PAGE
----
Do you often feel out of breath or short of breath?
You might have trouble keeping weight on.
Do you feel like your eyes look like they might pop out of your head?
You might feel like you get tremors or shakes or heart palpitations.
You might sweat excessively or feel very hyperactive all the time.
You might be losing your hair.
You might have a swelling in your neck caused by an overactive thyroid gland.
In combination, these can be symptoms of an overactive thyroid. If left unchecked, an overactive thyroid / hyperthyroidism can be life threatening.
If this is you, I would encourage you to get your thyroid hormones checked as soon as possible!
Would you to find out more about your thyroid or ask specific questions related to your thyroid or hormone health? Book in for a free 30 minute Hormone Health Review!
Photo by Kunj Parekh on Unsplash
This isn’t a trick question! There are a few signs that tell you it’s worth becoming more familiar with your menstrual cycle. Are you surprised every month when your period arrives? Do you get hit like a brick with PMS every month, feeling […]
I first heard about seed cycling a couple years ago on a natural health podcast and found it very intriguing.
The basic principle of seed cycling is that it is possible to use the primary micronutrients in a few seeds to help balance female sex hormones.
Infertility, dysmenorrhea, amenorrhea, PMS, acne, fatigue and other problems that have links with the menstrual cycle and female sex hormones are becoming more common. Some of this is due to lifestyle and diet choices, which for some women can cause sub-clinical deficiencies in zinc, selenium and B vitamins – some of the key micronutrients that help build female sex hormones. Adding these micronutrients back in systematically can help restore balance.
What are the female sex hormones and why are they important?
If you think back to your biology classes in high school, there are four phases to a woman’s monthly reproductive cycle. At each phase in her cycle, a woman’s body produces different hormones to support the different activities that are happening in her uterus and ovaries.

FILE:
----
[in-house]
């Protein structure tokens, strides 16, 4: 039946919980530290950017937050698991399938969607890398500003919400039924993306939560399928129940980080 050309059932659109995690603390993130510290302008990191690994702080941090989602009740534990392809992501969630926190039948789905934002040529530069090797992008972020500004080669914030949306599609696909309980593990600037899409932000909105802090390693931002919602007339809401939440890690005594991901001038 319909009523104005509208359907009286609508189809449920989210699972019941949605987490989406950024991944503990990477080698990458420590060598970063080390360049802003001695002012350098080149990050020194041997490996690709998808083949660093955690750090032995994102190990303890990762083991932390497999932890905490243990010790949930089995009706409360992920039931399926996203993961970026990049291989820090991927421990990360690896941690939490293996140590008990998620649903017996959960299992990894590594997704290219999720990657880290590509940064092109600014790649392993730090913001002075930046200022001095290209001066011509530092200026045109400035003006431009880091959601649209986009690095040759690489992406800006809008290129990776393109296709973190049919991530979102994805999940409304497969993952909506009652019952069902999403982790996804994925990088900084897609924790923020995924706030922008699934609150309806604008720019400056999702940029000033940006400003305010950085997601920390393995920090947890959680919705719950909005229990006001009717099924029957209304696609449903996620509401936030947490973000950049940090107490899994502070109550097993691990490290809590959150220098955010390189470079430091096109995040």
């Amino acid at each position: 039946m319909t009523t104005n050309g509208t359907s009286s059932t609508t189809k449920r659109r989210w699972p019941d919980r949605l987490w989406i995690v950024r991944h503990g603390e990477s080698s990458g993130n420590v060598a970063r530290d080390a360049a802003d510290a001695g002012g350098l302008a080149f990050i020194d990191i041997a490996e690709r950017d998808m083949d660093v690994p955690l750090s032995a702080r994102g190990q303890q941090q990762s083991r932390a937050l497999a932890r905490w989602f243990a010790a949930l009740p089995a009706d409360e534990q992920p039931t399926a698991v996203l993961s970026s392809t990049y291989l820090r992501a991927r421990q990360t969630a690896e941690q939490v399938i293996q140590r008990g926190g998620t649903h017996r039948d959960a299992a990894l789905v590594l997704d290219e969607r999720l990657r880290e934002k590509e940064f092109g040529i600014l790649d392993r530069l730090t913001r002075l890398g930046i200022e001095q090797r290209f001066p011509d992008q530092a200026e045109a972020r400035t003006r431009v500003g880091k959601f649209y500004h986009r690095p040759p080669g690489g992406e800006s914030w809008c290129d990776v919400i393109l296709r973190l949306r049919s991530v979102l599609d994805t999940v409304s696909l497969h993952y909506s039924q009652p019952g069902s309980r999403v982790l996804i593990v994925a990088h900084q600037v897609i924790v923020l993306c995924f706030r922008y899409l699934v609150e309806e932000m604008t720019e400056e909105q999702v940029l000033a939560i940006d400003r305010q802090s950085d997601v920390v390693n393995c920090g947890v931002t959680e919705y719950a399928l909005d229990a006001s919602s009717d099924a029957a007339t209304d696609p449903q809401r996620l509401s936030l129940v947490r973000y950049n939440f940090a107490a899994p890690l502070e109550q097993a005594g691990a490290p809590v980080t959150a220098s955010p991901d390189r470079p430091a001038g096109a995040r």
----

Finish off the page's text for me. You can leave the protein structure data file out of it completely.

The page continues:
- Menstrual phase: Follicle Stimulating Hormone
- Pre-ovulatory phase: Estrogen and Luteinising Hormone
- Ovulation: Luteining Hormone
- Post-ovulatory phase: Progesterone
Good, balanced hormone production is important not only for regular menstrual cycles, but only for stress management. Too much estrogen (known as estrogen dominance) and too little estrogen can both be problematic in their own way.
Some doctors will prescribe the oral contraceptive hormone as a means of hormone balancing. Before going down that route, there are some natural methods, like seed cycling, to consider.
The nitty gritty of seed cycling
You’ll be using flax, pumpkin, sunflower and sesame seeds, all of which have different micronutrients that support hormone production at different phases of the menstrual cycle.
Flaxseeds and sesame seeds: Both seeds contain lignans, a polyphenol phytonutrient which can block excess estrogen production in the body.
Pumpkin seeds: The zinc in this seed supports progesterone release, which is important for having normal, low pain periods. Zinc also ensures that excess estrogen doesn’t convert to testosterone, which can be very problematic, particularly in PCOS sufferers.
Sunflower seeds: The selenium in this seed supports phase 1 liver detoxification (where your liver begins to clear excess estrogen from the body). Selenium also helps produce glutathione peroxidase, a very powerful antioxidant.
How to do it
This can take between 1 and 4 cycles to see an effect, so bear with it. If your cycle is longer or shorter than 28 days, just start the second phase the day you ovulate. Day 1 starts the first day of your period. If you aren’t tracking your cycles already with an app or notebook, I strongly urge you to do so. It’s interesting to look back and see how different events can affect the length and strength of your cycle.
Day 1 – 14 (follicular phase): 1 tbsp flax seeds, 1 tbsp pumpkin seeds – these seeds help your liver clear the extra estrogen that can occur during this time of your cycle and the zinc in pumpkin seeds prevent excess testosterone production.
Day 15 – 28 (luteal phase): 1 tbsp sunflower seeds, 1 tbsp sesame seeds – these seeds are rich in zinc and selenium which help progesterone production during this phase of your cycle. They are also high in essential fatty acids, which help balance progesterone and estrogen and support the cell membrane (outer layer) of your eggs.
Take the seeds in the morning if possible, try to get organic seeds and with the flax, try to grind them fresh because the oils in the seeds can go rancid if they’re ground and kept out for too long.
There are so many different ways to have the seeds in the morning.
- Add them to a morning smoothie
- Mix them up with some organic full fat Greek yoghurt
- Make an omelette and then sprinkle them over the top
- Mix them into a morning salad
- Date balls! Try this recipe and add in the relevant seeds for the respective time in your cycle
- Or simply take them with some water
Have you tried seed cycling? Did it work for you?